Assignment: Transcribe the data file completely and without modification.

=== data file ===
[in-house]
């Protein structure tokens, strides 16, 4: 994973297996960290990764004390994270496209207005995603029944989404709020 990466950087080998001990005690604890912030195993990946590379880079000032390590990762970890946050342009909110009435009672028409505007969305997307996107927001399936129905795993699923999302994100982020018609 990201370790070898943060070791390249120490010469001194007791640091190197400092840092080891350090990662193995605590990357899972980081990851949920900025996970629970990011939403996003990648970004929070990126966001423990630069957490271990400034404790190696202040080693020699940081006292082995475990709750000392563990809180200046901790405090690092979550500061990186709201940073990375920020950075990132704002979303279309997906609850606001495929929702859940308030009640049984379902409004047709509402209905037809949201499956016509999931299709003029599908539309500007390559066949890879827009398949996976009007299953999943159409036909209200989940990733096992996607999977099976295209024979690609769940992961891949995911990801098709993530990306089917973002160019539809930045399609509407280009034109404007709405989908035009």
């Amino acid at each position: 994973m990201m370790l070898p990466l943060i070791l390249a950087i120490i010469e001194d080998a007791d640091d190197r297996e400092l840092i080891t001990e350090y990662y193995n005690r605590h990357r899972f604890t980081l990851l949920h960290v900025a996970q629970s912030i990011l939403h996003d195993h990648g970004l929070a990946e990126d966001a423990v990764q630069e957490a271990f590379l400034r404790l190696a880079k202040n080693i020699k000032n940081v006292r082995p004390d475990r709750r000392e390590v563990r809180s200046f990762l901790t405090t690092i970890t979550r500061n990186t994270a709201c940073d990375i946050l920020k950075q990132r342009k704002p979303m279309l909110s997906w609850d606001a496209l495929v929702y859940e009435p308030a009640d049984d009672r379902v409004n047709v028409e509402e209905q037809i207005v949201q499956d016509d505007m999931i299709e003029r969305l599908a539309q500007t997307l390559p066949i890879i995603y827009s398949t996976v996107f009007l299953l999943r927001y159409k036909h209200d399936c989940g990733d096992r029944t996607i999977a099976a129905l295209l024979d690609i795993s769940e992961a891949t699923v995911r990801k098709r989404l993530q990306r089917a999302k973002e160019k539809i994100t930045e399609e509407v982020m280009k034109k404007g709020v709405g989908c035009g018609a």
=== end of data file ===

[in-house]
């Protein structure tokens, strides 16, 4: 994973297996960290990764004390994270496209207005995603029944989404709020 990466950087080998001990005690604890912030195993990946590379880079000032390590990762970890946050342009909110009435009672028409505007969305997307996107927001399936129905795993699923999302994100982020018609 990201370790070898943060070791390249120490010469001194007791640091190197400092840092080891350090990662193995605590990357899972980081990851949920900025996970629970990011939403996003990648970004929070990126966001423990630069957490271990400034404790190696202040080693020699940081006292082995475990709750000392563990809180200046901790405090690092979550500061990186709201940073990375920020950075990132704002979303279309997906609850606001495929929702859940308030009640049984379902409004047709509402209905037809949201499956016509999931299709003029599908539309500007390559066949890879827009398949996976009007299953999943159409036909209200989940990733096992996607999977099976295209024979690609769940992961891949995911990801098709993530990306089917973002160019539809930045399609509407280009034109404007709405989908035009």
């Amino acid at each position: 994973m990201m370790l070898p990466l943060i070791l390249a950087i120490i010469e001194d080998a007791d640091d190197r297996e400092l840092i080891t001990e350090y990662y193995n005690r605590h990357r899972f604890t980081l990851l949920h960290v900025a996970q629970s912030i990011l939403h996003d195993h990648g970004l929070a990946e990126d966001a423990v990764q630069e957490a271990f590379l400034r404790l190696a880079k202040n080693i020699k000032n940081v006292r082995p004390d475990r709750r000392e390590v563990r809180s200046f990762l901790t405090t690092i970890t979550r500061n990186t994270a709201c940073d990375i946050l920020k950075q990132r342009k704002p979303m279309l909110s997906w609850d606001a496209l495929v929702y859940e009435p308030a009640d049984d009672r379902v409004n047709v028409e509402e209905q037809i207005v949201q499956d016509d505007m999931i299709e003029r969305l599908a539309q500007t997307l390559p066949i890879i995603y827009s398949t996976v996107f009007l299953l999943r927001y159409k036909h209200d399936c989940g990733d096992r029944t996607i999977a099976a129905l295209l024979d690609i795993s769940e992961a891949t699923v995911r990801k098709r989404l993530q990306r089917a999302k973002e160019k539809i994100t930045e399609e509407v982020m280009k034109k404007g709020v709405g989908c035009g018609a």